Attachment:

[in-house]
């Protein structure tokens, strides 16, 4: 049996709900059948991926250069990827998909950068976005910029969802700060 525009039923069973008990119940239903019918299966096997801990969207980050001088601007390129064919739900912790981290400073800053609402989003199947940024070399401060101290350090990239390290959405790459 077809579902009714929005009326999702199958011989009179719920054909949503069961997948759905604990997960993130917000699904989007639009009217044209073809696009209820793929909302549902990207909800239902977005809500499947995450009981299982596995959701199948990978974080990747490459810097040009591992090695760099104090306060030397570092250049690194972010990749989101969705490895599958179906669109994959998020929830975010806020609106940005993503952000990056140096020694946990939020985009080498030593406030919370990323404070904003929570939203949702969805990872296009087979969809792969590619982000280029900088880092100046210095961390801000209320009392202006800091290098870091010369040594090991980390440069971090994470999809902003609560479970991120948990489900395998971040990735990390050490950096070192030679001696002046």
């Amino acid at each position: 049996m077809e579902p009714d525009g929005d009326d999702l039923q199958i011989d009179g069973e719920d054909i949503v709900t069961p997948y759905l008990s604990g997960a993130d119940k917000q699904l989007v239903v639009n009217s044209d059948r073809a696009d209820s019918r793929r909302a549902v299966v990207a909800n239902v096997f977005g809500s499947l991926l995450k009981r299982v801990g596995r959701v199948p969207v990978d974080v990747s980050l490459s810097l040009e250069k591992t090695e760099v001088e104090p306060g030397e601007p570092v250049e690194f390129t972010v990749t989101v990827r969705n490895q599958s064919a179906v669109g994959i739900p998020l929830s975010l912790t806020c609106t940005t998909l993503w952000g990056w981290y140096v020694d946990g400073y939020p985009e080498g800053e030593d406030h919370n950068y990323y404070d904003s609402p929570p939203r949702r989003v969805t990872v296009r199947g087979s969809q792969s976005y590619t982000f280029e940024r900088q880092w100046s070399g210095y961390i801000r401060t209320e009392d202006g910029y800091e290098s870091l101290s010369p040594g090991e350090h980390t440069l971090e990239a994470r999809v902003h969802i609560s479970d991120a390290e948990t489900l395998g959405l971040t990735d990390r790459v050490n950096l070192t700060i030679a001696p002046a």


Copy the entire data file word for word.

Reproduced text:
[in-house]
């Protein structure tokens, strides 16, 4: 049996709900059948991926250069990827998909950068976005910029969802700060 525009039923069973008990119940239903019918299966096997801990969207980050001088601007390129064919739900912790981290400073800053609402989003199947940024070399401060101290350090990239390290959405790459 077809579902009714929005009326999702199958011989009179719920054909949503069961997948759905604990997960993130917000699904989007639009009217044209073809696009209820793929909302549902990207909800239902977005809500499947995450009981299982596995959701199948990978974080990747490459810097040009591992090695760099104090306060030397570092250049690194972010990749989101969705490895599958179906669109994959998020929830975010806020609106940005993503952000990056140096020694946990939020985009080498030593406030919370990323404070904003929570939203949702969805990872296009087979969809792969590619982000280029900088880092100046210095961390801000209320009392202006800091290098870091010369040594090991980390440069971090994470999809902003609560479970991120948990489900395998971040990735990390050490950096070192030679001696002046």
């Amino acid at each position: 049996m077809e579902p009714d525009g929005d009326d999702l039923q199958i011989d009179g069973e719920d054909i949503v709900t069961p997948y759905l008990s604990g997960a993130d119940k917000q699904l989007v239903v639009n009217s044209d059948r073809a696009d209820s019918r793929r909302a549902v299966v990207a909800n239902v096997f977005g809500s499947l991926l995450k009981r299982v801990g596995r959701v199948p969207v990978d974080v990747s980050l490459s810097l040009e250069k591992t090695e760099v001088e104090p306060g030397e601007p570092v250049e690194f390129t972010v990749t989101v990827r969705n490895q599958s064919a179906v669109g994959i739900p998020l929830s975010l912790t806020c609106t940005t998909l993503w952000g990056w981290y140096v020694d946990g400073y939020p985009e080498g800053e030593d406030h919370n950068y990323y404070d904003s609402p929570p939203r949702r989003v969805t990872v296009r199947g087979s969809q792969s976005y590619t982000f280029e940024r900088q880092w100046s070399g210095y961390i801000r401060t209320e009392d202006g910029y800091e290098s870091l101290s010369p040594g090991e350090h980390t440069l971090e990239a994470r999809v902003h969802i609560s479970d991120a390290e948990t489900l395998g959405l971040t990735d990390r790459v050490n950096l070192t700060i030679a001696p002046a």